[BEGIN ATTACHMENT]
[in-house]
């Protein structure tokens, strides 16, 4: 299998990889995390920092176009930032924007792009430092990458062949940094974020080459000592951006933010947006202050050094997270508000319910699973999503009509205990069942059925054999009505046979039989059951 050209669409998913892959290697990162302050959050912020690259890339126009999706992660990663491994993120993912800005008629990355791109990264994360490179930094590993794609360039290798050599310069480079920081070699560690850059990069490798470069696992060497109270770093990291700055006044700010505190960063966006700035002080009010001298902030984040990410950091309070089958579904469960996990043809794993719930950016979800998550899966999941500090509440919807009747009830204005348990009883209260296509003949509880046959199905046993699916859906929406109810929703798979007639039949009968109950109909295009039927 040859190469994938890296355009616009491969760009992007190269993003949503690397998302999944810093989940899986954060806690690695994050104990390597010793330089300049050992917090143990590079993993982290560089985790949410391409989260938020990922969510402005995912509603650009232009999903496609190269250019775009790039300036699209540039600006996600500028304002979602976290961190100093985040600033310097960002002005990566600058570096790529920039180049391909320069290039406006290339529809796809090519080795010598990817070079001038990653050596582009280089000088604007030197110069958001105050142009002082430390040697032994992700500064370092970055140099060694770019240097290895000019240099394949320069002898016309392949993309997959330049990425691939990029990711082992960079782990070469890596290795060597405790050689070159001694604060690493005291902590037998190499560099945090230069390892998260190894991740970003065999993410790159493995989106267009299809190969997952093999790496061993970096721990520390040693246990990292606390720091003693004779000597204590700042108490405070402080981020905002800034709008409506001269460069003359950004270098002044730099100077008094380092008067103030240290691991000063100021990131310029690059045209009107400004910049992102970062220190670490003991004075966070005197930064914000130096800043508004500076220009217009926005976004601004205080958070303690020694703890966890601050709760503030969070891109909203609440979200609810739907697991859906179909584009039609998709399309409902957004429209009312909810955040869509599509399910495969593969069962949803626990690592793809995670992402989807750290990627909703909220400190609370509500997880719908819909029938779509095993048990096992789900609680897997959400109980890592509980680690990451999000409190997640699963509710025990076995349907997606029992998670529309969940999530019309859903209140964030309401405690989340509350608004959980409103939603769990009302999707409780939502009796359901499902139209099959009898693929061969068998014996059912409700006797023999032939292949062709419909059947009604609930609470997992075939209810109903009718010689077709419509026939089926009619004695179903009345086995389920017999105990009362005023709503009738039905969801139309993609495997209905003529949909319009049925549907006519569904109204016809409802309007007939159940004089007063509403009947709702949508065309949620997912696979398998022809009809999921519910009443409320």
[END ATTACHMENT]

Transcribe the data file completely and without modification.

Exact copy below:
[in-house]
């Protein structure tokens, strides 16, 4: 299998990889995390920092176009930032924007792009430092990458062949940094974020080459000592951006933010947006202050050094997270508000319910699973999503009509205990069942059925054999009505046979039989059951 050209669409998913892959290697990162302050959050912020690259890339126009999706992660990663491994993120993912800005008629990355791109990264994360490179930094590993794609360039290798050599310069480079920081070699560690850059990069490798470069696992060497109270770093990291700055006044700010505190960063966006700035002080009010001298902030984040990410950091309070089958579904469960996990043809794993719930950016979800998550899966999941500090509440919807009747009830204005348990009883209260296509003949509880046959199905046993699916859906929406109810929703798979007639039949009968109950109909295009039927 040859190469994938890296355009616009491969760009992007190269993003949503690397998302999944810093989940899986954060806690690695994050104990390597010793330089300049050992917090143990590079993993982290560089985790949410391409989260938020990922969510402005995912509603650009232009999903496609190269250019775009790039300036699209540039600006996600500028304002979602976290961190100093985040600033310097960002002005990566600058570096790529920039180049391909320069290039406006290339529809796809090519080795010598990817070079001038990653050596582009280089000088604007030197110069958001105050142009002082430390040697032994992700500064370092970055140099060694770019240097290895000019240099394949320069002898016309392949993309997959330049990425691939990029990711082992960079782990070469890596290795060597405790050689070159001694604060690493005291902590037998190499560099945090230069390892998260190894991740970003065999993410790159493995989106267009299809190969997952093999790496061993970096721990520390040693246990990292606390720091003693004779000597204590700042108490405070402080981020905002800034709008409506001269460069003359950004270098002044730099100077008094380092008067103030240290691991000063100021990131310029690059045209009107400004910049992102970062220190670490003991004075966070005197930064914000130096800043508004500076220009217009926005976004601004205080958070303690020694703890966890601050709760503030969070891109909203609440979200609810739907697991859906179909584009039609998709399309409902957004429209009312909810955040869509599509399910495969593969069962949803626990690592793809995670992402989807750290990627909703909220400190609370509500997880719908819909029938779509095993048990096992789900609680897997959400109980890592509980680690990451999000409190997640699963509710025990076995349907997606029992998670529309969940999530019309859903209140964030309401405690989340509350608004959980409103939603769990009302999707409780939502009796359901499902139209099959009898693929061969068998014996059912409700006797023999032939292949062709419909059947009604609930609470997992075939209810109903009718010689077709419509026939089926009619004695179903009345086995389920017999105990009362005023709503009738039905969801139309993609495997209905003529949909319009049925549907006519569904109204016809409802309007007939159940004089007063509403009947709702949508065309949620997912696979398998022809009809999921519910009443409320």